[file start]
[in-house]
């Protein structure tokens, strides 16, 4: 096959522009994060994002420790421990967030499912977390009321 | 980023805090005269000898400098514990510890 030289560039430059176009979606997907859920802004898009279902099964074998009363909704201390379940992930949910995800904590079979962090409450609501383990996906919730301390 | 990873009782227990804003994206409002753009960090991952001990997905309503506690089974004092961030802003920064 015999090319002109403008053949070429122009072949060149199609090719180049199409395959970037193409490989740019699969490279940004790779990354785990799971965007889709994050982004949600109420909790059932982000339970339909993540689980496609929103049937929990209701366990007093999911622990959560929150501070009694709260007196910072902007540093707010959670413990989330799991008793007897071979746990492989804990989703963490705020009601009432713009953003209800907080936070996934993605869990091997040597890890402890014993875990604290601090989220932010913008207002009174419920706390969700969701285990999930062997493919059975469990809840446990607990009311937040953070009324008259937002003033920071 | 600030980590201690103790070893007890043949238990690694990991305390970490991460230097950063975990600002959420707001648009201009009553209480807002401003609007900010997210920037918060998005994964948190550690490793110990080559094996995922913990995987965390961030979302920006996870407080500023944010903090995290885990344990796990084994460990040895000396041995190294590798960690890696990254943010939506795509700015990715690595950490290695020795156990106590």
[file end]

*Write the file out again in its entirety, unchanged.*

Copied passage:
[in-house]
């Protein structure tokens, strides 16, 4: 096959522009994060994002420790421990967030499912977390009321 | 980023805090005269000898400098514990510890 030289560039430059176009979606997907859920802004898009279902099964074998009363909704201390379940992930949910995800904590079979962090409450609501383990996906919730301390 | 990873009782227990804003994206409002753009960090991952001990997905309503506690089974004092961030802003920064 015999090319002109403008053949070429122009072949060149199609090719180049199409395959970037193409490989740019699969490279940004790779990354785990799971965007889709994050982004949600109420909790059932982000339970339909993540689980496609929103049937929990209701366990007093999911622990959560929150501070009694709260007196910072902007540093707010959670413990989330799991008793007897071979746990492989804990989703963490705020009601009432713009953003209800907080936070996934993605869990091997040597890890402890014993875990604290601090989220932010913008207002009174419920706390969700969701285990999930062997493919059975469990809840446990607990009311937040953070009324008259937002003033920071 | 600030980590201690103790070893007890043949238990690694990991305390970490991460230097950063975990600002959420707001648009201009009553209480807002401003609007900010997210920037918060998005994964948190550690490793110990080559094996995922913990995987965390961030979302920006996870407080500023944010903090995290885990344990796990084994460990040895000396041995190294590798960690890696990254943010939506795509700015990715690595950490290695020795156990106590």